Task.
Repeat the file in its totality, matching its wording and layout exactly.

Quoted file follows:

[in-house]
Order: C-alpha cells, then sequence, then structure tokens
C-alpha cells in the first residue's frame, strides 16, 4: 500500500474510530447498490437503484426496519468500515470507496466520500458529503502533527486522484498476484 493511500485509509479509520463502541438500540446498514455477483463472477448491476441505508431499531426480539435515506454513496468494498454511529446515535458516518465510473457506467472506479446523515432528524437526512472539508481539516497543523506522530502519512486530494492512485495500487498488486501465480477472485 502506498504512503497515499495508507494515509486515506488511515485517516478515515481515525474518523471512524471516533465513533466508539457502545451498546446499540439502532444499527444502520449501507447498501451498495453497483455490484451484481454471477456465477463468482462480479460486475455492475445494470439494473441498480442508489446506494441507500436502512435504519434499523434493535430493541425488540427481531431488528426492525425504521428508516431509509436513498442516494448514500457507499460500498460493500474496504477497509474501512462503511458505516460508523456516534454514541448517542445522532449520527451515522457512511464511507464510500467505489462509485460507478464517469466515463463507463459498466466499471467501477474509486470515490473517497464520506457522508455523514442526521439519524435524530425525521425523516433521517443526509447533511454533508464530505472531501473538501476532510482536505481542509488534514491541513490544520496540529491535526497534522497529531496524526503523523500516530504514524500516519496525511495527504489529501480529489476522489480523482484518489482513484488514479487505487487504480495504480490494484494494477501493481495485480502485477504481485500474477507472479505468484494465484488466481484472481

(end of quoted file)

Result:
[in-house]
Order: C-alpha cells, then sequence, then structure tokens
C-alpha cells in the first residue's frame, strides 16, 4: 500500500474510530447498490437503484426496519468500515470507496466520500458529503502533527486522484498476484 493511500485509509479509520463502541438500540446498514455477483463472477448491476441505508431499531426480539435515506454513496468494498454511529446515535458516518465510473457506467472506479446523515432528524437526512472539508481539516497543523506522530502519512486530494492512485495500487498488486501465480477472485 502506498504512503497515499495508507494515509486515506488511515485517516478515515481515525474518523471512524471516533465513533466508539457502545451498546446499540439502532444499527444502520449501507447498501451498495453497483455490484451484481454471477456465477463468482462480479460486475455492475445494470439494473441498480442508489446506494441507500436502512435504519434499523434493535430493541425488540427481531431488528426492525425504521428508516431509509436513498442516494448514500457507499460500498460493500474496504477497509474501512462503511458505516460508523456516534454514541448517542445522532449520527451515522457512511464511507464510500467505489462509485460507478464517469466515463463507463459498466466499471467501477474509486470515490473517497464520506457522508455523514442526521439519524435524530425525521425523516433521517443526509447533511454533508464530505472531501473538501476532510482536505481542509488534514491541513490544520496540529491535526497534522497529531496524526503523523500516530504514524500516519496525511495527504489529501480529489476522489480523482484518489482513484488514479487505487487504480495504480490494484494494477501493481495485480502485477504481485500474477507472479505468484494465484488466481484472481